Incidentally, under our system no one is found “innocent” of anything. They are found “not guilty”, which I am sure you agree is not the same thing. Also, it is not a “fallacy” to assert facts about the law you don’t like. You might contend that it “should be a matter of law” that this or that be the case, but it is not fallacious to point out that they are not.

      Reply

Trackbacks & Pingbacks

  1. […] and outmoded ‘innocent by reason of insanity’ plea. [see – “It’s Time to Scrap, “Innocent by Reason of Insanity. Time to change to “Guilty By Reason of Insanity”] For starters we have the archaic and insulting concept of insanity. It has no credible […]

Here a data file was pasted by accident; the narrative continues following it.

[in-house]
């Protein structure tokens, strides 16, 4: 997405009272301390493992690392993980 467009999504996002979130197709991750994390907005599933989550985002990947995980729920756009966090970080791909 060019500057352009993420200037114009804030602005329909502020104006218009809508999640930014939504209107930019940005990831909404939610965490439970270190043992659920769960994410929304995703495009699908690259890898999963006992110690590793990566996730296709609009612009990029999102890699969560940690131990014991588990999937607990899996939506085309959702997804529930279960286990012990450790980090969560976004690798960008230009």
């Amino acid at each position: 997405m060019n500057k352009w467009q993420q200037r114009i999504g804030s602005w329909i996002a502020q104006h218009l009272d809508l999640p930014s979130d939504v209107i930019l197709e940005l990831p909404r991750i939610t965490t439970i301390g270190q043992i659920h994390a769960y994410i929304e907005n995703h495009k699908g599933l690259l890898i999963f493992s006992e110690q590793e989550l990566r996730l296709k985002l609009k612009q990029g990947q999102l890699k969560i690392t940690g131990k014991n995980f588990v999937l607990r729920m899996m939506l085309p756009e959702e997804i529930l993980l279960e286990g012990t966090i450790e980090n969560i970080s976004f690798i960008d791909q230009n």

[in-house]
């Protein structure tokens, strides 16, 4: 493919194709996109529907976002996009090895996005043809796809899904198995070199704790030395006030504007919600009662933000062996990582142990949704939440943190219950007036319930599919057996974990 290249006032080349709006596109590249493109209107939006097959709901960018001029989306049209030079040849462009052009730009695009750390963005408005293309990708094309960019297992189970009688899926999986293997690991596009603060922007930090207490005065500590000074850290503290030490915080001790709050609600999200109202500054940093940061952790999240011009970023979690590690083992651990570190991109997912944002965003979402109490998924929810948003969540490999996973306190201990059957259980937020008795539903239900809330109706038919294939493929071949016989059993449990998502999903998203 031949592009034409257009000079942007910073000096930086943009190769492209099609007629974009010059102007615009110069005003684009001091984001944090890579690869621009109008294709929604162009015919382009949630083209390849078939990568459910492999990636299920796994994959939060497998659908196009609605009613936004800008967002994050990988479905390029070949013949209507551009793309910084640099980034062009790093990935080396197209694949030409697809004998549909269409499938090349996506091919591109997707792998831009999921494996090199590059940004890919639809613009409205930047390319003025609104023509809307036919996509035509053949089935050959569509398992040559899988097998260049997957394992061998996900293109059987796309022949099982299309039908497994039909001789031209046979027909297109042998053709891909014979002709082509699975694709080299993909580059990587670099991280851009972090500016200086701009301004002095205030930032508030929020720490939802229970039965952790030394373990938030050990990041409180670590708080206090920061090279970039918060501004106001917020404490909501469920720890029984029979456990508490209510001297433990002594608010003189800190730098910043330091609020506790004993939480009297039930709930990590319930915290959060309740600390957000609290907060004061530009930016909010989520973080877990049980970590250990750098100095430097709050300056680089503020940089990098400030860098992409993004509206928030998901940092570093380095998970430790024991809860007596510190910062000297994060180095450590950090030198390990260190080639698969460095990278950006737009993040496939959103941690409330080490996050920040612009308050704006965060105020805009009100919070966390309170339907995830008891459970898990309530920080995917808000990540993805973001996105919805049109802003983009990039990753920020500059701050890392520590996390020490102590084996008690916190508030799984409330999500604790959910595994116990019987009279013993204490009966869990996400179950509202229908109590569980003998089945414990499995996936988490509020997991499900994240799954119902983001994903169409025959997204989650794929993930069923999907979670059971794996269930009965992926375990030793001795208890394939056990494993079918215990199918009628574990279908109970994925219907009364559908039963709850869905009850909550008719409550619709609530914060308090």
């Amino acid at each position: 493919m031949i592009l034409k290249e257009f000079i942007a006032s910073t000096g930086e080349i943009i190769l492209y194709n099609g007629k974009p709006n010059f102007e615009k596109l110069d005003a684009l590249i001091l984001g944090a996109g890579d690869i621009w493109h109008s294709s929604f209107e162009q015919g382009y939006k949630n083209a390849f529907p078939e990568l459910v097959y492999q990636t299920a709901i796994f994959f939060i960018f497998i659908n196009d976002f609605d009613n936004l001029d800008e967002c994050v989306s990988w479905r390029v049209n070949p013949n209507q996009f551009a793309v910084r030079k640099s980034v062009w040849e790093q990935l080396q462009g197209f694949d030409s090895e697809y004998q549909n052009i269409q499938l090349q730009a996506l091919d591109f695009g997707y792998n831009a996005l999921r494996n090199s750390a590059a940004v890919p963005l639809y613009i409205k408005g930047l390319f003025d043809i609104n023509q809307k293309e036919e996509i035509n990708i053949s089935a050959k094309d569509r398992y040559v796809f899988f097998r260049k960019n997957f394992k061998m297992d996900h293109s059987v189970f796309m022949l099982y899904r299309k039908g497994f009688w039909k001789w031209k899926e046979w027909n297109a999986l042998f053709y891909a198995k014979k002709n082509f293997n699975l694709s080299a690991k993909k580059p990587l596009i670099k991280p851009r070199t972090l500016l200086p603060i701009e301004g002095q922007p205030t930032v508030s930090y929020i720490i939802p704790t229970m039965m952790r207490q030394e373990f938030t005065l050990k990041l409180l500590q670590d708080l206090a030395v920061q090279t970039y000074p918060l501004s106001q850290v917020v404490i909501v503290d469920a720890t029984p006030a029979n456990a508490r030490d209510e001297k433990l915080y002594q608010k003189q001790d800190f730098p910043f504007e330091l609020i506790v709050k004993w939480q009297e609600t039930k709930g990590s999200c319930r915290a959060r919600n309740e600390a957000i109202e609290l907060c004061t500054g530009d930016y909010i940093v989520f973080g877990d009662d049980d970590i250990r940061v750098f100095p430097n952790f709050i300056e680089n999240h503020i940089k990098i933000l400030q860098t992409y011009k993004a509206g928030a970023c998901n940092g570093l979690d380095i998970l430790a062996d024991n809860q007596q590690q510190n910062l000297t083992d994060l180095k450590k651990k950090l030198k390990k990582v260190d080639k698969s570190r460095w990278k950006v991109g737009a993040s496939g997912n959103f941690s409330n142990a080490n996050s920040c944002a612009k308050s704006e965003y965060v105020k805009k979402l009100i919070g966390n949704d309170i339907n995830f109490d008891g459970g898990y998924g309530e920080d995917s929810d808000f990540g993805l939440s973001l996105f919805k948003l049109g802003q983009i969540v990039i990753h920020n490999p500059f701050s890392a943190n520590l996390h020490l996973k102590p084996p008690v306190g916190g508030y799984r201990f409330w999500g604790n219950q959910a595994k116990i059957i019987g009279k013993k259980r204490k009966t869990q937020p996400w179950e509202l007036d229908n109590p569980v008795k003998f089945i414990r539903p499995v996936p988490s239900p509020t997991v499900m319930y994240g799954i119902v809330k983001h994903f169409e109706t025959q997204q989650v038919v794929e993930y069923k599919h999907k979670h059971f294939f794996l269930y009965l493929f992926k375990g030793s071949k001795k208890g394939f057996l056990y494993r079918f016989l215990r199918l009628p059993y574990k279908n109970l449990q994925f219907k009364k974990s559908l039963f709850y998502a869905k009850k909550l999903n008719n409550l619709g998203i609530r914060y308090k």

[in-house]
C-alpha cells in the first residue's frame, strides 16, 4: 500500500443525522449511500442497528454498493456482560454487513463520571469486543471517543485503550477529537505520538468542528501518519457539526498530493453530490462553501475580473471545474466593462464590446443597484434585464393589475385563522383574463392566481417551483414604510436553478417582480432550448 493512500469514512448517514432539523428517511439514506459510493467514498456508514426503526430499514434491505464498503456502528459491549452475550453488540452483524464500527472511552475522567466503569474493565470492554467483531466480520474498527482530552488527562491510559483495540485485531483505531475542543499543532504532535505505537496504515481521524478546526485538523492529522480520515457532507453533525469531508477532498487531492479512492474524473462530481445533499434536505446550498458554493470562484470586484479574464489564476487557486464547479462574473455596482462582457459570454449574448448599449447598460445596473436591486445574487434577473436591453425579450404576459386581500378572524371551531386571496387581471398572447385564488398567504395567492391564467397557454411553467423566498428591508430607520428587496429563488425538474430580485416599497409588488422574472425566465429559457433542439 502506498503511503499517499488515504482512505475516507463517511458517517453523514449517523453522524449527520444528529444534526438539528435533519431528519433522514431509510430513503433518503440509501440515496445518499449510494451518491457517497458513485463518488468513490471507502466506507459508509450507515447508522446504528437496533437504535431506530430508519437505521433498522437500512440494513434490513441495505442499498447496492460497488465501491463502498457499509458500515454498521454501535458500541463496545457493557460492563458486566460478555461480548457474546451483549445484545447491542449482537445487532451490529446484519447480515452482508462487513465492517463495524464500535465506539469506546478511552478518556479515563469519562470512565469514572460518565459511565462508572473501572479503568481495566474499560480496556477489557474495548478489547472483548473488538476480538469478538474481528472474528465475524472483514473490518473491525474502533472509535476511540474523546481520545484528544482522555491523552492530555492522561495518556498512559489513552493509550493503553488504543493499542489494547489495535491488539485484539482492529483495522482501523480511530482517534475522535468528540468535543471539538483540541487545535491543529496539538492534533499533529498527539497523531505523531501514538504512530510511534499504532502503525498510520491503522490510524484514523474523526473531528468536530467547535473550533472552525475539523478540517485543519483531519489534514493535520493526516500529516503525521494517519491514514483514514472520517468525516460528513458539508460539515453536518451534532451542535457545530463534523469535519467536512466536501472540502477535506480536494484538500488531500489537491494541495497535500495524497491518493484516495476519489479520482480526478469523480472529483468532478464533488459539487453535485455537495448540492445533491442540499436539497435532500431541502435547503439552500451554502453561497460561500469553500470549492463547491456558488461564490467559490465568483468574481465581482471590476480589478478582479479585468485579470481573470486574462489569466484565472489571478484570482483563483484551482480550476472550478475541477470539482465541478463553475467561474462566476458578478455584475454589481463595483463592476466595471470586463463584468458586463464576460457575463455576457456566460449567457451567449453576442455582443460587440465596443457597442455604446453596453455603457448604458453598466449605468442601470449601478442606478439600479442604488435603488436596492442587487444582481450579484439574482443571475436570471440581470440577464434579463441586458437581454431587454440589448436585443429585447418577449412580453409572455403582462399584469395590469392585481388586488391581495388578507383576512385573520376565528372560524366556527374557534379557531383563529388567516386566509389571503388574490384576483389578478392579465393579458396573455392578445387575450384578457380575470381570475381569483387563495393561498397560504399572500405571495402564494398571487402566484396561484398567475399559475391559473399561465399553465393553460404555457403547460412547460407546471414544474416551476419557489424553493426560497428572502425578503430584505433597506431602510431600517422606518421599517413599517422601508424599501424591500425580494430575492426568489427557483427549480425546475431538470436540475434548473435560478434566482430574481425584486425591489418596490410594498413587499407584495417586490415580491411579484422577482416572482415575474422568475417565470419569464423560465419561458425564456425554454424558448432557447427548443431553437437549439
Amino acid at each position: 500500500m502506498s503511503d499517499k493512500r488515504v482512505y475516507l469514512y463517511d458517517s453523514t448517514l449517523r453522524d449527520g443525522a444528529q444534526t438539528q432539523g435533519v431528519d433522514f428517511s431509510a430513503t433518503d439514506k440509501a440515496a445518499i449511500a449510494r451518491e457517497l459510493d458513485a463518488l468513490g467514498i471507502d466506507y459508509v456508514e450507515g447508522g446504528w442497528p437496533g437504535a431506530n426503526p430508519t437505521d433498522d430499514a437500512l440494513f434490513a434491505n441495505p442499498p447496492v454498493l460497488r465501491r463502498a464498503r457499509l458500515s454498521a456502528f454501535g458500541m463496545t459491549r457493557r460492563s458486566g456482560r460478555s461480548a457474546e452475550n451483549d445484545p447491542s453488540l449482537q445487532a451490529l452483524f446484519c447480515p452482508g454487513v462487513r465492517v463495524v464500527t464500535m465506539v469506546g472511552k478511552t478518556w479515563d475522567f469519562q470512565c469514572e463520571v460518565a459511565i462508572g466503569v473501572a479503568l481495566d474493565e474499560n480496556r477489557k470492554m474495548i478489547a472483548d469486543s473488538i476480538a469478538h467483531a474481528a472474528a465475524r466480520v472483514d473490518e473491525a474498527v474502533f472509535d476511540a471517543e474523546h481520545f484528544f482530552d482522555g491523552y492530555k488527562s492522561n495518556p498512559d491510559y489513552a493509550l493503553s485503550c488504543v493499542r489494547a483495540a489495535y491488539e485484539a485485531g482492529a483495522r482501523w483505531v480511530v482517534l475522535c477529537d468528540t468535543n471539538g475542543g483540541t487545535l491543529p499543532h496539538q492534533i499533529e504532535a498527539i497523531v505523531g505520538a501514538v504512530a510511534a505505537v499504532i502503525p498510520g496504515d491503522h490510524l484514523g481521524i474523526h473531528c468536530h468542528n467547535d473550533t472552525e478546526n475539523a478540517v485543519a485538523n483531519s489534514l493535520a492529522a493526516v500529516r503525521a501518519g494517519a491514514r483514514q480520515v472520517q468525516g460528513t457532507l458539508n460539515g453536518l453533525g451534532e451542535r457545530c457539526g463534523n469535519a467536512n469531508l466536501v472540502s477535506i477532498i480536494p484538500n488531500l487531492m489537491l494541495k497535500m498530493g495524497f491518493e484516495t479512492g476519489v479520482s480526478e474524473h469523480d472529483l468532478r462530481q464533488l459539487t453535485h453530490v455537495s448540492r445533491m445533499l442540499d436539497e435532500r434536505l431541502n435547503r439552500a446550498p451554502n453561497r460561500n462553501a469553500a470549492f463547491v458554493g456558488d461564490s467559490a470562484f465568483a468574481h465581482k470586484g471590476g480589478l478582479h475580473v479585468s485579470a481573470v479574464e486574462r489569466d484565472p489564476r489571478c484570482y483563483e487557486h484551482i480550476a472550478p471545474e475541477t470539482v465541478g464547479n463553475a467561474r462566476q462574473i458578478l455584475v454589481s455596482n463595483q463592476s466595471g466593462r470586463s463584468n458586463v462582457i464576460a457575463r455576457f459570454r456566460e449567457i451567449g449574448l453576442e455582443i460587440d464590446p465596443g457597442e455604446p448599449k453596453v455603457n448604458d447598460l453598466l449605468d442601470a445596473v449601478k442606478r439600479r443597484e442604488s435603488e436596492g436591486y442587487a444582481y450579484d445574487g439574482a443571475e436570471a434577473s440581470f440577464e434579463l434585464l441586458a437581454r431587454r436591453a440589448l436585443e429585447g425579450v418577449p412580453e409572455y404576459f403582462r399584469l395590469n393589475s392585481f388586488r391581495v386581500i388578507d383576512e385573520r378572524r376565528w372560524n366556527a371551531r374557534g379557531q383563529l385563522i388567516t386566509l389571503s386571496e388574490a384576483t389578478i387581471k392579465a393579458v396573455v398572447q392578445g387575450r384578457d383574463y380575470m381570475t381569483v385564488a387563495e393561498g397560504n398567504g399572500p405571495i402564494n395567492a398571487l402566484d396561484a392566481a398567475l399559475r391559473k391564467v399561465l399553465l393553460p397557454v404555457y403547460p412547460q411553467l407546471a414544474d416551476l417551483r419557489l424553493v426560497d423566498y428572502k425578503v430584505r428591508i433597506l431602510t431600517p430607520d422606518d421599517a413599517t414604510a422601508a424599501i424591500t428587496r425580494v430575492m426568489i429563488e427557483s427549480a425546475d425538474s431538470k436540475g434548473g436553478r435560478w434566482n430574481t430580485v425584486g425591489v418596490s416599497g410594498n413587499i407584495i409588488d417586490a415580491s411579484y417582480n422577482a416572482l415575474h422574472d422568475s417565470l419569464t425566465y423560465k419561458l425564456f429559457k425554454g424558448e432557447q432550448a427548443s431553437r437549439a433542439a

2. […] and outmoded ‘innocent by reason of insanity’ plea. [see – “It’s Time to Scrap, “Innocent by Reason of Insanity. Time to change to “Guilty By Reason of Insanity”] For starters we have the archaic and insulting concept of insanity. It has no credible […]

Leave a Reply

Want to join the discussion?
Feel free to contribute!

Leave a Reply

Your email address will not be published. Required fields are marked *